• The 2017 Atlantic hurricane season got off to an early start on April 20, with the formation of Tropical Storm Arlene in the remote Eastern Atlantic, about 800 miles east of the Azores Islands. Arlene was only the second Atlantic tropical storm on record to form in April, the other being Tropical Storm Ana (2003).
• Harvey’s landfall in Texas on August 25 was the first major hurricane to make continental United States landfall since Wilma in 2005, ending the record-long major hurricane landfall drought at 4323 days.
• Harvey lasted 117 hours as a named storm after Texas landfall, shattering the old record for named storm longevity after Texas hurricane landfall set by Fern (1971) at 54 hours
• Harvey broke the tropical cyclone-generated United States rainfall record. Over 60” of rain fell in Nederland, Texas, breaking the old United States record of 52” in Hawaii set by Hurricane Hiki in 1950.
• Irma’s maximum intensity of 185 mph was the greatest for an Atlantic hurricane outside of the Gulf of Mexico and Caribbean on record, and is tied as the second strongest Atlantic hurricane, topped only by Allen (1980) in the Caribbean (190 mph). Two other hurricanes have notched 185-mph winds in the Caribbean: Gilbert (1988) and Wilma (2005). The Labor Day hurricane of 1935 hit the same peak winds in the Florida Straits.
• Irma maintained an intensity of 185 mph for 37 hours – the longest any cyclone around the globe has maintained that intensity on record (old record: 24 hours set by Haiyan in 2013.)
• Irma and Harvey marked the first time that two Category 4 hurricanes have made continental United States landfall in the same year.
• Irma’s Florida Keys’ landfall pressure of 929 mb was tied with the Lake Okeechobee Hurricane of 1928 for the 7th lowest on record for a continental US hurricane.
• Irma effectively destroyed the island of Barbuda in the Leeward Islands, forcing all 1,800 inhabitants to leave, making the island unpopulated for the first time in 300 years.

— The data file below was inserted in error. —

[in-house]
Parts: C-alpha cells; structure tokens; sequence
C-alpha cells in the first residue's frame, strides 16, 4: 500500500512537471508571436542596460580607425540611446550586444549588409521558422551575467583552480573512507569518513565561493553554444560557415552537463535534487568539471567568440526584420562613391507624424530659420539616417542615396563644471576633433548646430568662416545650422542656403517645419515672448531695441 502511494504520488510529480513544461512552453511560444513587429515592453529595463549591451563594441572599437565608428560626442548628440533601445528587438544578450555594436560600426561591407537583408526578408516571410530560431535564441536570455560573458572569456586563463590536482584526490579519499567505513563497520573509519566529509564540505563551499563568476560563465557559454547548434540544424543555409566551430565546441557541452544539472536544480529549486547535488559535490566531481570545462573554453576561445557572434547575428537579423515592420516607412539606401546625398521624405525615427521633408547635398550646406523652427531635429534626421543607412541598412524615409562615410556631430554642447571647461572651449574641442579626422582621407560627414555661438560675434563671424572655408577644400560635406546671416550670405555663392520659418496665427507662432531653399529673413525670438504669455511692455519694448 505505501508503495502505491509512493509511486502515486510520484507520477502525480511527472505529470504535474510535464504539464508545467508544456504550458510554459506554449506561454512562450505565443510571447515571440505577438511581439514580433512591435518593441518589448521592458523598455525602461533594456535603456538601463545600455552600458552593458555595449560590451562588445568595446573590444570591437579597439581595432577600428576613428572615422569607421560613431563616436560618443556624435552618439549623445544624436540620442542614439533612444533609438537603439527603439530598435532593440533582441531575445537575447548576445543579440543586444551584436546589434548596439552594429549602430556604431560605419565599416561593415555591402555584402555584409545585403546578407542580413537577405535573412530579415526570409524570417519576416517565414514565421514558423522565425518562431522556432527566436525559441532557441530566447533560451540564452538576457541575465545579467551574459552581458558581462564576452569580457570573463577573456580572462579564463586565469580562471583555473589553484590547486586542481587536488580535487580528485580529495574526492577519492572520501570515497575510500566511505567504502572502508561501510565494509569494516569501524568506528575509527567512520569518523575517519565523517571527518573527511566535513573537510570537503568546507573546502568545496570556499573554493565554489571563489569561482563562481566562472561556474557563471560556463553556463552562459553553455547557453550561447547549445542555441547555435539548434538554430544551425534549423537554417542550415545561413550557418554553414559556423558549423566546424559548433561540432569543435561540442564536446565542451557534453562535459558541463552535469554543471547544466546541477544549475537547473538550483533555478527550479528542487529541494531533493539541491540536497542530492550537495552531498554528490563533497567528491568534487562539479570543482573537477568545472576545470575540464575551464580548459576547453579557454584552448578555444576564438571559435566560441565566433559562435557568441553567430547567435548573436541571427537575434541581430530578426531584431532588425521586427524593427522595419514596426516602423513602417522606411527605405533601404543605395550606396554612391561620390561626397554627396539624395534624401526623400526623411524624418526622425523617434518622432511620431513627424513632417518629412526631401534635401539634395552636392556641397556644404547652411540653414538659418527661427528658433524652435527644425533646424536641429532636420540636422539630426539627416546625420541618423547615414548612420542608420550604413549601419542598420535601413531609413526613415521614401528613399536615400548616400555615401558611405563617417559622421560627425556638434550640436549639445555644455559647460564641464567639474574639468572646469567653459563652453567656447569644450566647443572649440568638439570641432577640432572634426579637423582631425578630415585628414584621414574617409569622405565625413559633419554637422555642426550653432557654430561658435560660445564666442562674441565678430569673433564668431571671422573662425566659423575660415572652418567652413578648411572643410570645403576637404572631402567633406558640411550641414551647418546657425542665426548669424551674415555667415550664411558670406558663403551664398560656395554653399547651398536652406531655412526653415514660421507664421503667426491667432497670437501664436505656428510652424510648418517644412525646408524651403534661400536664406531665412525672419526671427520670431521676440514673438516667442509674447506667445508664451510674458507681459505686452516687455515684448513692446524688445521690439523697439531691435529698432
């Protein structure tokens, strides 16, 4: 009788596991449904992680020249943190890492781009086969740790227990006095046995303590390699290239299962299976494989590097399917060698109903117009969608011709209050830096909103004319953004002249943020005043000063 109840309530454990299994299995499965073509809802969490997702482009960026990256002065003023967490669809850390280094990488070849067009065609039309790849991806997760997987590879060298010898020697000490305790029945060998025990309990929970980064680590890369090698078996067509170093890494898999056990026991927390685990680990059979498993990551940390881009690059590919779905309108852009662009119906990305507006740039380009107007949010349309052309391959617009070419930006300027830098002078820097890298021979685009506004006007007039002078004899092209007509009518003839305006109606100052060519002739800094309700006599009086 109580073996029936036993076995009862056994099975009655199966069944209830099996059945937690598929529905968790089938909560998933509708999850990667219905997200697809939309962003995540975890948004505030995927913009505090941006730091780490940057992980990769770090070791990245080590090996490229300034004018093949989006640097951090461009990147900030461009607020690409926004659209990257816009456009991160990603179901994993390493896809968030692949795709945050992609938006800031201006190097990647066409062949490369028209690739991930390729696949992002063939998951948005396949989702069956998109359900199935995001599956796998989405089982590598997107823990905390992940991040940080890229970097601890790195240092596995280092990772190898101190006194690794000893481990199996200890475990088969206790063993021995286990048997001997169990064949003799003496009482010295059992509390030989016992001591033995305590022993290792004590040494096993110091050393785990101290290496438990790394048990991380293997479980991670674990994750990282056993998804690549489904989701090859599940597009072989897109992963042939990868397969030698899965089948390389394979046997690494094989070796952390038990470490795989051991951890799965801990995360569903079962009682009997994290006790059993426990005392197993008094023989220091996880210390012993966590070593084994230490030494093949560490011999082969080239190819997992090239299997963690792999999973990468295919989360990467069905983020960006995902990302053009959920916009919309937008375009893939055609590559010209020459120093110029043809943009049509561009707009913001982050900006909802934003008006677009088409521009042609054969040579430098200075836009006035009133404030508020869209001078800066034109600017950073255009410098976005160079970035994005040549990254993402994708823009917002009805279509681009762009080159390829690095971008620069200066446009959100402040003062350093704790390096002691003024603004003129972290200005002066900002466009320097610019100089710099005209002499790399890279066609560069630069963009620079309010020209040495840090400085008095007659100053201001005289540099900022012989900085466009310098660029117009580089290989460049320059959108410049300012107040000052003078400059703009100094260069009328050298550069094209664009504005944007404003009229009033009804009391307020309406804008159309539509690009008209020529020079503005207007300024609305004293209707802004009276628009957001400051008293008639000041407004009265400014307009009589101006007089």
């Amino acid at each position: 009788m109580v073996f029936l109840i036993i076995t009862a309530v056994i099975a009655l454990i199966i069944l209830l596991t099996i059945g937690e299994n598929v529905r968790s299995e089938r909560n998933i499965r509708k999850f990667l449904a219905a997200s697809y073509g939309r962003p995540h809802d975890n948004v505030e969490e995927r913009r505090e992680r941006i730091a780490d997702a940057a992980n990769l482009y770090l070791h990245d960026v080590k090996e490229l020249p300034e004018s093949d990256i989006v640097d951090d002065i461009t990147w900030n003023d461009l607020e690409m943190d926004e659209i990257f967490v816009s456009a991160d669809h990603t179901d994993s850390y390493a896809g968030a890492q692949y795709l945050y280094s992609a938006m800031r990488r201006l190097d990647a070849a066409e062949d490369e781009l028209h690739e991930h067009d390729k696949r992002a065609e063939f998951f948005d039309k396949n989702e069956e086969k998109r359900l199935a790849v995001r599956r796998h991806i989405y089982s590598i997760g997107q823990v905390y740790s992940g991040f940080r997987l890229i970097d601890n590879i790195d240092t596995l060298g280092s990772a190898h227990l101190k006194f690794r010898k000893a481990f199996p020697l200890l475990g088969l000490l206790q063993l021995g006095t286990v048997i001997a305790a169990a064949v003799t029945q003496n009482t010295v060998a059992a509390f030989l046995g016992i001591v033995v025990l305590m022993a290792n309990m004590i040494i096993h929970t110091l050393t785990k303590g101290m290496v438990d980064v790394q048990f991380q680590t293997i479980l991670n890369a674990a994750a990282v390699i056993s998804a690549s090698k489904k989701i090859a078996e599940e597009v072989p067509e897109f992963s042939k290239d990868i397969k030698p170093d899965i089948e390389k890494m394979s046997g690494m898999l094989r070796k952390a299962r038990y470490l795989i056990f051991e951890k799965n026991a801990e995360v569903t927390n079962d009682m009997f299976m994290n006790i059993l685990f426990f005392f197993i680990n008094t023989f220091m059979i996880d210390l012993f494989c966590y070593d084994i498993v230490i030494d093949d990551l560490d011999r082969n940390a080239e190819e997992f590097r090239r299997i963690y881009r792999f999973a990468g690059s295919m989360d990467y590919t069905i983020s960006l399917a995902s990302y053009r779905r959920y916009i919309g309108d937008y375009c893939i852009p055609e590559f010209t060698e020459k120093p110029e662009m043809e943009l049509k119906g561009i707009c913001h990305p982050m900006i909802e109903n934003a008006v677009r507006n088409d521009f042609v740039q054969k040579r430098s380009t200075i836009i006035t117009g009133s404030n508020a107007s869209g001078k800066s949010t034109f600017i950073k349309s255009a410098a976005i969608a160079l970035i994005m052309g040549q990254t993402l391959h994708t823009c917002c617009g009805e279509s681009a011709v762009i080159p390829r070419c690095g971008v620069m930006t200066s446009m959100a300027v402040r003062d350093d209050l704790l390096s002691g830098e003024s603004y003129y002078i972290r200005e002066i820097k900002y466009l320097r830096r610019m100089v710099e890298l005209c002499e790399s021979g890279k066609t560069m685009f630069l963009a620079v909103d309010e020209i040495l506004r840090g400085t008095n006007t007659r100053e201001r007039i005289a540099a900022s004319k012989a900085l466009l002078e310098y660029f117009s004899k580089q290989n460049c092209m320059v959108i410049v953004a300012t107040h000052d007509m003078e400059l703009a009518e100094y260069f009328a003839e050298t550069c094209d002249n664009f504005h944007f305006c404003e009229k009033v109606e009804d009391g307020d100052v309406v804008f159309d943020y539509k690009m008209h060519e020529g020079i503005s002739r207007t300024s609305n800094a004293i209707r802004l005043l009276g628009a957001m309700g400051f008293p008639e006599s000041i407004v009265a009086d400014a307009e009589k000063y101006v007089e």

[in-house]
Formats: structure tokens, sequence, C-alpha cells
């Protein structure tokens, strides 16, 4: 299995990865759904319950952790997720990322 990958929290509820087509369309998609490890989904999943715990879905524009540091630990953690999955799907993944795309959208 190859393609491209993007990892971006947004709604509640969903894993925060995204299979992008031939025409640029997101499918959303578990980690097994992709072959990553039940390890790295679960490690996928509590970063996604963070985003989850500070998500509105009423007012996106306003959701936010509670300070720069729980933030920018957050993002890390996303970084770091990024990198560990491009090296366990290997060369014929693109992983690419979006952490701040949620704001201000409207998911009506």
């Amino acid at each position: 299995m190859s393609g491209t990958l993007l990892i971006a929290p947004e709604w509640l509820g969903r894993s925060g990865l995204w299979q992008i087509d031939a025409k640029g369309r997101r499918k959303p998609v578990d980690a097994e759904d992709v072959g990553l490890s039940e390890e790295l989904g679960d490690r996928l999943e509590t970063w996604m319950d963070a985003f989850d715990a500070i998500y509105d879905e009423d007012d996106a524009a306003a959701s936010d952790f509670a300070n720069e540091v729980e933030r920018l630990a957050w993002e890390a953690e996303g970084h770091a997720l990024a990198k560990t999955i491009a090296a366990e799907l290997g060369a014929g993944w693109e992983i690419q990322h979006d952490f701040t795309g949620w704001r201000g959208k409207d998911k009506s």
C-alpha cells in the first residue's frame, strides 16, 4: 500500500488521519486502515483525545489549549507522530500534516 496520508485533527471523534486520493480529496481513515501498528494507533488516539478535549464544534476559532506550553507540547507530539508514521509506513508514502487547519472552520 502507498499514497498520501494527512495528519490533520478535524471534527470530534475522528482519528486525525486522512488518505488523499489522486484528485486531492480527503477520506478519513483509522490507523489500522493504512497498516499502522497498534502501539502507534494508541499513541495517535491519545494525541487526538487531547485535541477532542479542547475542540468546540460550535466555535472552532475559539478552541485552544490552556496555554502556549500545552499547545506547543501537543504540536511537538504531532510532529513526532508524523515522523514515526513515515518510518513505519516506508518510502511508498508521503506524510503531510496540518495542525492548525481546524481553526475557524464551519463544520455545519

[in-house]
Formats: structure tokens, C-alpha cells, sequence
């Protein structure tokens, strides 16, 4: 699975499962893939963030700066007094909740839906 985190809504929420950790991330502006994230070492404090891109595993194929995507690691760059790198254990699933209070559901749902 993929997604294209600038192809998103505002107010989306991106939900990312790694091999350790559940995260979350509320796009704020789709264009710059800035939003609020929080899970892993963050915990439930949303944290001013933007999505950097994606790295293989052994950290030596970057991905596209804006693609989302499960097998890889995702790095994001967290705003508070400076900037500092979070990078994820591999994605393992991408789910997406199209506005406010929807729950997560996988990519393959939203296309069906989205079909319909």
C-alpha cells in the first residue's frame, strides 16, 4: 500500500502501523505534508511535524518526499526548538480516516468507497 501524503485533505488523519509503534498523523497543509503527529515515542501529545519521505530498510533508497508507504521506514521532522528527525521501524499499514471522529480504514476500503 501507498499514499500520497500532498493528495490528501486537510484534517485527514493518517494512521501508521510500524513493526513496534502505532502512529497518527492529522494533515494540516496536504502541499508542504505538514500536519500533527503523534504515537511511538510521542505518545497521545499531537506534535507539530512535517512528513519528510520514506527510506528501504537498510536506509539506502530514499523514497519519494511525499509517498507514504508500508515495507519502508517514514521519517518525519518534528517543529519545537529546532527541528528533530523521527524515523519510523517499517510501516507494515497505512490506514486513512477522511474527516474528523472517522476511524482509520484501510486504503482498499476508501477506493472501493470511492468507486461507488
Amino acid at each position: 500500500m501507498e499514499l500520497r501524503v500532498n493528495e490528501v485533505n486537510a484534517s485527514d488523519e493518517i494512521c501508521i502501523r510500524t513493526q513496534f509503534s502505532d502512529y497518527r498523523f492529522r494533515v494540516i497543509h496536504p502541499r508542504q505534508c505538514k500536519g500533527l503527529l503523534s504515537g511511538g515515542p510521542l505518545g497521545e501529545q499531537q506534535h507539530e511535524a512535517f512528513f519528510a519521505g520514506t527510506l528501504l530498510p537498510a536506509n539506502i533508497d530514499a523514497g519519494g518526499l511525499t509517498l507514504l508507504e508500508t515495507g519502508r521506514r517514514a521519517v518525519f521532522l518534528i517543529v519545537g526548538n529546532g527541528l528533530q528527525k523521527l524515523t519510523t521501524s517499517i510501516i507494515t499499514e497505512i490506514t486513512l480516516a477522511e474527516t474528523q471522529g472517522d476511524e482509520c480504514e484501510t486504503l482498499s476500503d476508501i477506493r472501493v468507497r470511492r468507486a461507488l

• Maria’s lowest central pressure of 908 mb was the lowest on record for a hurricane in the eastern Caribbean (<=20°N, 75-60°W).
• Maria intensified 70 mph in 18 hours. Only Wilma (2005), Felix (2007) and Ike (2008) have intensified more in 18 hours.
• Maria was the first Category 5 hurricane on record to make landfall in Dominica.
• Maria was the first Category 4 hurricane to make landfall in Puerto Rico since 1932, and the strongest hurricane to make landfall in Puerto Rico since 1928.
• Irma and Maria caused the longest power outage in U.S. history: an island-wide power outage for the 104,000 residents of the U.S. Virgin Islands that began on September 6. As of November 30,  more than half of the residents had no power. Hurricane Irma also caused the loss of power to 30% of Puerto Rico’s 3.4 million people beginning on September 6; two weeks later, Hurricane Maria caused an island-wide power outage. As of November 30, 35% of Puerto Rico’s 1.5 million customers still did not have power, 6% had no water service, and 27% of the island’s cell phone towers were not working.
• Nate’s 12-hour-averaged translation speed of 28 mph was the fastest 12-hour-averaged translation speed in the Gulf of Mexico on record.
• Hurricane Ophelia was a major hurricane until it reached 18.3°W, making it the most easterly major hurricane on record.

But is the 2017 hurricane season really over?

While November 30 is the official last date of the hurricane season, the atmosphere sometimes has other ideas about when the season should really end. Since 1851, there have been eleven seasons in the Atlantic and two in the Eastern Pacific that have seen named storms form in December. Here’s a list of those seasons that have occurred since 1995:

2003 – Tropical Storm Odette formed on December 4, and Tropical Storm Peter formed on December 7.
2005 – Tropical Storm Zeta formed on December 30
2007 – Tropical Storm Olga formed December 11
2013 – An Unnamed Subtropical Storm formed on December 5

Eastern Pacific:
2010 – Tropical Storm Omeka formed on December 18 (in the Central Pacific region)

Our three reliable computer models for forecasting tropical cyclone genesis—the GFS, European, and UKMET models—have not been hinting at any December tropical cyclone formation in any of their recent runs. However, sea surface temperatures are warmer than average throughout the tropical Atlantic, and we cannot dismiss the possibility that a hyperactive hurricane season like 2017 might have a Tropical Storm Sean in store for us later in December.

Bob Henson contributed to this post.

The Weather Company’s primary journalistic mission is to report on breaking weather news, the environment and the importance of science to our lives. This story does not necessarily represent the position of our parent company, IBM.

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Dr. Jeff Masters

Dr. Jeff Masters co-founded Weather Underground in 1995 while working on his Ph.D. in air pollution meteorology at the University of Michigan. He worked for the NOAA Hurricane Hunters from 1986-1990 as a flight meteorologist.